The thing you are looking for furiously is usually the thing you just cannot find. As we idled in the entryway of the Point Lobos State Natural Reserve with a string of cars behind us, I searched the glove box and the seat pocket for the disability pass I knew we had; it would allow us to enter for 50% off the day use fee. Not wanting to annoy the people behind us, I gave up as the attendant told us to go online and get a replacement pass. “Real easy to do,” she said with a smile. We paid, parked, and proceeded to enjoy our day at this oceanside wonderland.
A few days later I went online to get the replacement pass. Not exactly “real easy” but not complicated. I filled out paperwork, copied a school ID card, wrote a check, and mailed everything. Weeks passed, and the letter sent to us from the CA Department of Parks and Recreation stated that the ID was not valid. “Expiration date needed.” A phone call revealed that they only take IDs that have expiration dates on them. Hmmmph. Alright. Simple. Time to get Zach a state issued ID card. I thought we’d just go to the DMV, fill out a form, take a picture, and go. I’d have both the ID and the state parks disability pass within a couple of weeks. Or so I thought.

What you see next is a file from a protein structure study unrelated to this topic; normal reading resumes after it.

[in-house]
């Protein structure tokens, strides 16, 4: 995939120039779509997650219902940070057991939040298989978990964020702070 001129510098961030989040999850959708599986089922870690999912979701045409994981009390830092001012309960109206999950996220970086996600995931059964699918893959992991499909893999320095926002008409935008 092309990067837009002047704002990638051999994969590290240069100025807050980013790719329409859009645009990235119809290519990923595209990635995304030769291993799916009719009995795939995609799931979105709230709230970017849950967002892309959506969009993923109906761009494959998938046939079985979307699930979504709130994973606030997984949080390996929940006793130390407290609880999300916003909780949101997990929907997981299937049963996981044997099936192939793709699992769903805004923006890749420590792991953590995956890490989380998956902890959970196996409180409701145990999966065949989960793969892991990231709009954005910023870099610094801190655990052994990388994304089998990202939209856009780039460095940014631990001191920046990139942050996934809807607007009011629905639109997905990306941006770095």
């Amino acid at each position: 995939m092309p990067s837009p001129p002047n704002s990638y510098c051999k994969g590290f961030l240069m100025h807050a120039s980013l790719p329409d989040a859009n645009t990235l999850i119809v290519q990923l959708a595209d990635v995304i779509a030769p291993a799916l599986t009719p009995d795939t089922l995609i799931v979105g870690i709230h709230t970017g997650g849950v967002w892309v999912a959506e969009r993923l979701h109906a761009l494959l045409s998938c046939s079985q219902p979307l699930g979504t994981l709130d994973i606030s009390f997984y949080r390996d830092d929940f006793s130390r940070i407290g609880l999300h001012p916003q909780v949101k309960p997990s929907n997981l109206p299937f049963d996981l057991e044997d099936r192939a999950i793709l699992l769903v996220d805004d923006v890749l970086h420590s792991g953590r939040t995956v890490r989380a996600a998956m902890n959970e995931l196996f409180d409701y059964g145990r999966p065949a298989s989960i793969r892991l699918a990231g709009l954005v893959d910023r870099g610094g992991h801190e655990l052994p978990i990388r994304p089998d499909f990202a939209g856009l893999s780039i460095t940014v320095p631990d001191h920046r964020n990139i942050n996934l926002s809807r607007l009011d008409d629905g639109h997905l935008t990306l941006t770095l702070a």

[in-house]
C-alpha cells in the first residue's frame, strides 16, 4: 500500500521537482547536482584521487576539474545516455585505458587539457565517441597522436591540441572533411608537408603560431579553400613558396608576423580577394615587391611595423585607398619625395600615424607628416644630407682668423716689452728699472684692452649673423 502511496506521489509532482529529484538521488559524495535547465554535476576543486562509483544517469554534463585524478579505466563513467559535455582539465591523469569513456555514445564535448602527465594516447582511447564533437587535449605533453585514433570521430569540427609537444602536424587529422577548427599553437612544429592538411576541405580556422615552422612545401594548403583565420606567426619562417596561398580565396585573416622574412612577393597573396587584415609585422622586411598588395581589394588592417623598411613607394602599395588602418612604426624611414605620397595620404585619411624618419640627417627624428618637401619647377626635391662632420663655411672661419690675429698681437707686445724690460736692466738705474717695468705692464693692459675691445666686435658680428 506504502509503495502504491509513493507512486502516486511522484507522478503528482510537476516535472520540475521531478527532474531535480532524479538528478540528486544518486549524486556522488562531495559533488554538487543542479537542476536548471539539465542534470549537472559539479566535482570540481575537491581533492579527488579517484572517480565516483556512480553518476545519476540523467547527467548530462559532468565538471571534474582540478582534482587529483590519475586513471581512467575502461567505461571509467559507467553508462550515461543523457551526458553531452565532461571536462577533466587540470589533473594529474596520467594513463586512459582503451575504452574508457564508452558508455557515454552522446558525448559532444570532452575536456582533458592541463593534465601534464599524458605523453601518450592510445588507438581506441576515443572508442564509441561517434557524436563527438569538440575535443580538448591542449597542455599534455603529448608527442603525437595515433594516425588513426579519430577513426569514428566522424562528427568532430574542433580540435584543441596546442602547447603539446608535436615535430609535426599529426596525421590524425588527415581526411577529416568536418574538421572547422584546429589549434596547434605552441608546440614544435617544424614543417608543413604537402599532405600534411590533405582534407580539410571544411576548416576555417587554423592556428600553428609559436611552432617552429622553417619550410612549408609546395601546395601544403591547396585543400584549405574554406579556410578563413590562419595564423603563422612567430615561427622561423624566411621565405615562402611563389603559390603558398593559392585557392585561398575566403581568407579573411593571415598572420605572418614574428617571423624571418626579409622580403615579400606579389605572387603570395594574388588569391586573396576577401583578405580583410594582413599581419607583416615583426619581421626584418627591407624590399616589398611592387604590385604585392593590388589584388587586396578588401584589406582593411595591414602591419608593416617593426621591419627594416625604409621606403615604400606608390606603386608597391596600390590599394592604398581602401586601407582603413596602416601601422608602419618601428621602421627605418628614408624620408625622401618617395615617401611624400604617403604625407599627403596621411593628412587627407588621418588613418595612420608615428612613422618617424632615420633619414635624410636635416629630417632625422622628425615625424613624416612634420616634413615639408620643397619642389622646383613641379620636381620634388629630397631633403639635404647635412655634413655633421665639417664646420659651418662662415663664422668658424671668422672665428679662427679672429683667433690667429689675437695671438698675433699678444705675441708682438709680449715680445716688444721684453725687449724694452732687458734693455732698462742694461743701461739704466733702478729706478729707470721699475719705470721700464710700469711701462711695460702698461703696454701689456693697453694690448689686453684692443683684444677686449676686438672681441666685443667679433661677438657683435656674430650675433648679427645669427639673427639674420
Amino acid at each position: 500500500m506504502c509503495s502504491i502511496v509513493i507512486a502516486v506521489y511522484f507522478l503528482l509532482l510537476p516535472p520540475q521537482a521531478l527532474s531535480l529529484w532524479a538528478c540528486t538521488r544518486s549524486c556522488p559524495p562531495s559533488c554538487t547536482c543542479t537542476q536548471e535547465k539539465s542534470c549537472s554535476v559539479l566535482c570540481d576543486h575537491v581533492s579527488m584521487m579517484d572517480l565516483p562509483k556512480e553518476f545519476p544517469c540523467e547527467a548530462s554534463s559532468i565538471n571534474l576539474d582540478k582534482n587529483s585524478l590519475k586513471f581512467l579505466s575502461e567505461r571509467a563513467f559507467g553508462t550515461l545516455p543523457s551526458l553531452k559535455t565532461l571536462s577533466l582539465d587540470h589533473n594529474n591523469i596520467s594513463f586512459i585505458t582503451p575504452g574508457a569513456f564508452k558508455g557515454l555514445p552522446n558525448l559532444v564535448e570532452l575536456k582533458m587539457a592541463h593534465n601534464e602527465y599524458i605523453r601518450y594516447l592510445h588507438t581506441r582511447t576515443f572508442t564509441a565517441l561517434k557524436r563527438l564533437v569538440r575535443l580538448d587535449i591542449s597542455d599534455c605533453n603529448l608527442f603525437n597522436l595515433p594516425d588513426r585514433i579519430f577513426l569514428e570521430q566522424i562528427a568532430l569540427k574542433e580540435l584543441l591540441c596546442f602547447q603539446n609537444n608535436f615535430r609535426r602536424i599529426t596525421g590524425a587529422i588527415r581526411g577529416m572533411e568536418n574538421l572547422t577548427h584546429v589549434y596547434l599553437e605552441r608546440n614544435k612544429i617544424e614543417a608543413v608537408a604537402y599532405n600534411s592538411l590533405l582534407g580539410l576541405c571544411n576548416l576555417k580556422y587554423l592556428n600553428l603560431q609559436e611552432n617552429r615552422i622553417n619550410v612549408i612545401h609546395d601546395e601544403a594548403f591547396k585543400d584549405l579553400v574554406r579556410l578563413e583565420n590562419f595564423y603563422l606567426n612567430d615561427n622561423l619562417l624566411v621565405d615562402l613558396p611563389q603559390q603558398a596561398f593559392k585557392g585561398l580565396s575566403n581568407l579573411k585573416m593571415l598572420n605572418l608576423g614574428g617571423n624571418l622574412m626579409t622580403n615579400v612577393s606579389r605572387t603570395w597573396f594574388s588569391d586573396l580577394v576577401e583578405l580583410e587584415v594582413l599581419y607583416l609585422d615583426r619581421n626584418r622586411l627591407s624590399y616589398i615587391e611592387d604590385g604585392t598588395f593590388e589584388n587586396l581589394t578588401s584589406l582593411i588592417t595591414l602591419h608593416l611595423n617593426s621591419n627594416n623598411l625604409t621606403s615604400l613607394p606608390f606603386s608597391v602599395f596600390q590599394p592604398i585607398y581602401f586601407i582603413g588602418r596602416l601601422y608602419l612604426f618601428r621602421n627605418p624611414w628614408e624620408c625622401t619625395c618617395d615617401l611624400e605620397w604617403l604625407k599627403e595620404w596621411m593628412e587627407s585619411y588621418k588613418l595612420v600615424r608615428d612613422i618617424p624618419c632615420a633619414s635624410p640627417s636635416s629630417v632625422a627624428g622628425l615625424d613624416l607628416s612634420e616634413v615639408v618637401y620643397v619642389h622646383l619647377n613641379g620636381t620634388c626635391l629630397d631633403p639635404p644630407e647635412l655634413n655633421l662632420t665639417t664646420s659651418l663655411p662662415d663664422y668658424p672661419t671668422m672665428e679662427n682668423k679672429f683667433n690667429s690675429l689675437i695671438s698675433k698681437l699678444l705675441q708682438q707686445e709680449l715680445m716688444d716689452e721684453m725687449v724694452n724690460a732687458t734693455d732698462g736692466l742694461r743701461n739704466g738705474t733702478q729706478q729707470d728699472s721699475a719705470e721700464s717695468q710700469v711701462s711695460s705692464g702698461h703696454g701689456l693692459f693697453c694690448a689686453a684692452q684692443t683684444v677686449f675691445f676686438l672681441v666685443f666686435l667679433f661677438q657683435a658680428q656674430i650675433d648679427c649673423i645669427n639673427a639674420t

When it comes to the DMV, you can just eliminate the words easy and simple. And – as is the case with us – when you add special needs to such a task, complicated does not even begin to describe it. The process of obtaining my teenage son with autism a state issued ID card was akin to being on the highway in a traffic jam, where you try to change lanes to make some progress only to find that the lane you picked is now the lane that isn’t moving. Silly me for thinking it would be fairly easy to get an ID for him.
After reviewing all the information on the DMV’s website for how to get a card, it seemed like a piece of cake! Fill out the application, give your thumbprint, and have your picture taken. Oh – we’d also need a Social Security number and a document proving date of birth or legal presence. Okay, I could do that. And, just to be extra sure, I’d provide even more…a copy of an IEP page that shows our names as well as Zach’s, a school bus pass with a picture, a utility bill, and an envelope from a birthday card with Zach’s name on it. I had the birth certificate and the SS number. Good to go!
We made an appointment to assure a smooth visit. On that day, I gathered my papers, put on extra deodorant, and rubbed calming essential oil on Zach’s back. Off we went. From crowded highway, to crowded parking lot, crowded lobby, and crowded restroom, we made our way to the window.
“Hi!” I smiled widely at the woman who looked worn out and too warm.